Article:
It may seem as though most of the foreclosure crisis is over, but that's not entirely the case. Many homeowners have still have home equity lines of credit -- or HELOCs -- that remain outstanding. Many of these loans were first originated before 2007 when home values reached their peak.
A significant portion of the loans have been on ice for years -- during the worst years of the mortgage crisis, lenders notified large numbers of borrowers they could no longer access HELOC funds because the value of their homes had fallen. In other words, lenders were claiming that the loans had suddenly become too risky and put an end to further withdrawals.
Making things worse, home equity lines of credit often have terms of 10 or 15 years and can require a balloon payment, a very large amount. If the big payment cannot be covered with a new loan, savings, or the sale of the property, it is possible that the HELOC lender could foreclose -- even if the borrower is current on the first mortgage.
Hope for HELOCs: Home Equity on the Rise
But now, with lower mortgage rates and increased equity, borrowers with frozen HELOCs may have a way out and an end to the balloon-note problem.
Suppose you refinance and use the new loan to pay off both your first mortgage and the HELOC. If you haven't withdrawn from your HELOC in the past year, your refinance is not treated as a cash-out transaction, which should keep your costs down.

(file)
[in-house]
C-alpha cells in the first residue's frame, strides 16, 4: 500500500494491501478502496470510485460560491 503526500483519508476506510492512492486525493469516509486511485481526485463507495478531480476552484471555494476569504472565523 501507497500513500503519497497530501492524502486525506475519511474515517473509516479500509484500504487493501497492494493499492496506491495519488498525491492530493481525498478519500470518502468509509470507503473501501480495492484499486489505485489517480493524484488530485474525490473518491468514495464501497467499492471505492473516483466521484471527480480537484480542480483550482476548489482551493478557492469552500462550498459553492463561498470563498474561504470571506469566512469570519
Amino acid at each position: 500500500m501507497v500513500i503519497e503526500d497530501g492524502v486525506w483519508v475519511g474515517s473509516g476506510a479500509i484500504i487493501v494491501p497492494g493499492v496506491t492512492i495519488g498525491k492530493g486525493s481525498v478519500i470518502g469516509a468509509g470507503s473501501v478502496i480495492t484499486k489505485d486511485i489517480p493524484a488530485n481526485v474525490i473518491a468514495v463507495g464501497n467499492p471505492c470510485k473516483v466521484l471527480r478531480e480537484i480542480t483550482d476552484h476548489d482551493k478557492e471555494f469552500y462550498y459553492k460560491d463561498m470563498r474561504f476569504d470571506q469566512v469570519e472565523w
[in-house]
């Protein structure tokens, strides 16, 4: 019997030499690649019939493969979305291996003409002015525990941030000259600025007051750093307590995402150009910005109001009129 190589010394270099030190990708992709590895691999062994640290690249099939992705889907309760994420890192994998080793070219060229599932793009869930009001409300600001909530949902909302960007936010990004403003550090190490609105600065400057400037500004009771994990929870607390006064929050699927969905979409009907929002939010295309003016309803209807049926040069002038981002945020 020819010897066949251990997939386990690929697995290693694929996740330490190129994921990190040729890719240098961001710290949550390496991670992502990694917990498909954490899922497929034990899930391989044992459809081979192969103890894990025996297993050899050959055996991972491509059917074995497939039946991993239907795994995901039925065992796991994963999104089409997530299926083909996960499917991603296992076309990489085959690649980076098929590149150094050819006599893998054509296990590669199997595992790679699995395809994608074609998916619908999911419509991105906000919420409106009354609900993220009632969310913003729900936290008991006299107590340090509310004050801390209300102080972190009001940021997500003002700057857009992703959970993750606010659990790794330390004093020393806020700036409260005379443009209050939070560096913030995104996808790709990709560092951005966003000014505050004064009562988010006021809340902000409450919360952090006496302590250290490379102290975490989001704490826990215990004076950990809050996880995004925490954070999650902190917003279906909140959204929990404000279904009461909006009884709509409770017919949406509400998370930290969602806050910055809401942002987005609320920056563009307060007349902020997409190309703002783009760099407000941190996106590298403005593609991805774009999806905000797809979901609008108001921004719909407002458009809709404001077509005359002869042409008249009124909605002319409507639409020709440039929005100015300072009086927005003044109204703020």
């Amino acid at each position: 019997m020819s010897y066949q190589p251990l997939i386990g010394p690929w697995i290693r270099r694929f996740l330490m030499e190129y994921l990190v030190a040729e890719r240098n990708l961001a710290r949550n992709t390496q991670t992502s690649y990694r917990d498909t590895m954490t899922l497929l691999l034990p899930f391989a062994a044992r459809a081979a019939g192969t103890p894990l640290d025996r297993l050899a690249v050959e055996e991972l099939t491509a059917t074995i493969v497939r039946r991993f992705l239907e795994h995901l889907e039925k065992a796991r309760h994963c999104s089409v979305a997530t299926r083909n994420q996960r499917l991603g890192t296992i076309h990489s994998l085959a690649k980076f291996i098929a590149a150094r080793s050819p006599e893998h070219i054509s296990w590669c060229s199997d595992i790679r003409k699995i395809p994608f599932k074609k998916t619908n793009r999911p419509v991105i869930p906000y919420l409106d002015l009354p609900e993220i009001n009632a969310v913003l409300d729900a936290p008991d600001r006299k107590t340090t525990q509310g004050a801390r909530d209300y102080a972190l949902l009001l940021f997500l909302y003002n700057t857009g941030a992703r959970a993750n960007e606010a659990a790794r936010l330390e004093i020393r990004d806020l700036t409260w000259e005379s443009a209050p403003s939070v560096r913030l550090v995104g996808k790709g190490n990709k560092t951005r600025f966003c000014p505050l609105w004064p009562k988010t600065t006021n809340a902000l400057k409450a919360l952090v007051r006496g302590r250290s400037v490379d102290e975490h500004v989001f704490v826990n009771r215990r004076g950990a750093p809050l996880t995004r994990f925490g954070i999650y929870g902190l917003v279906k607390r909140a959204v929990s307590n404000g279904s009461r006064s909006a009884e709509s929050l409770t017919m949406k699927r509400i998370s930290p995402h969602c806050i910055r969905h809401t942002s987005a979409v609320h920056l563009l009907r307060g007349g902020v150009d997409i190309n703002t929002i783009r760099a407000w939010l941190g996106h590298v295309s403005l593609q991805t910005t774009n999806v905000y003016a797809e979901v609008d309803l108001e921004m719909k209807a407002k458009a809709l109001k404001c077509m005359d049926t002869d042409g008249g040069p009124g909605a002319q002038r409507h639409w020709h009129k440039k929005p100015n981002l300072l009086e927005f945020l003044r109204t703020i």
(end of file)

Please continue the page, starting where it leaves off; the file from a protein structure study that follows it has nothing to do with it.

Benefits of Retiring Your HELOC
You will likely find several benefits:
First, because interest rates have fallen, the new monthly payment should be lower than the combined cost of the old first mortgage and the line of credit.
Second, the loan term for the HELOC will effectively be stretched to 30 years. This is another way to lower monthly payments. (If you don't want to extend your repayment period, simply make extra principal payments to keep your loan on track.)
Third, instead of a HELOC, which might require a huge payment in a few years, you now have a 30-year self-amortizing mortgage, which does away with your lurking balloon payment.
Money Flowing Again
According to Freddie Mac, American homeowners took out $9.5 billion from their homes in the second quarter through cash-out refinancing. Freddie Mac also said because of low refinance rates that homeowners who get new loans are saving $6 billion a year in interest costs.
The Freddie Mac figures tell us that the combination of bigger loans and lower monthly costs is now possible. For many borrowers with frozen HELOCs, today's market realities mean the threat of a huge balloon payment not far into the future can be removed.
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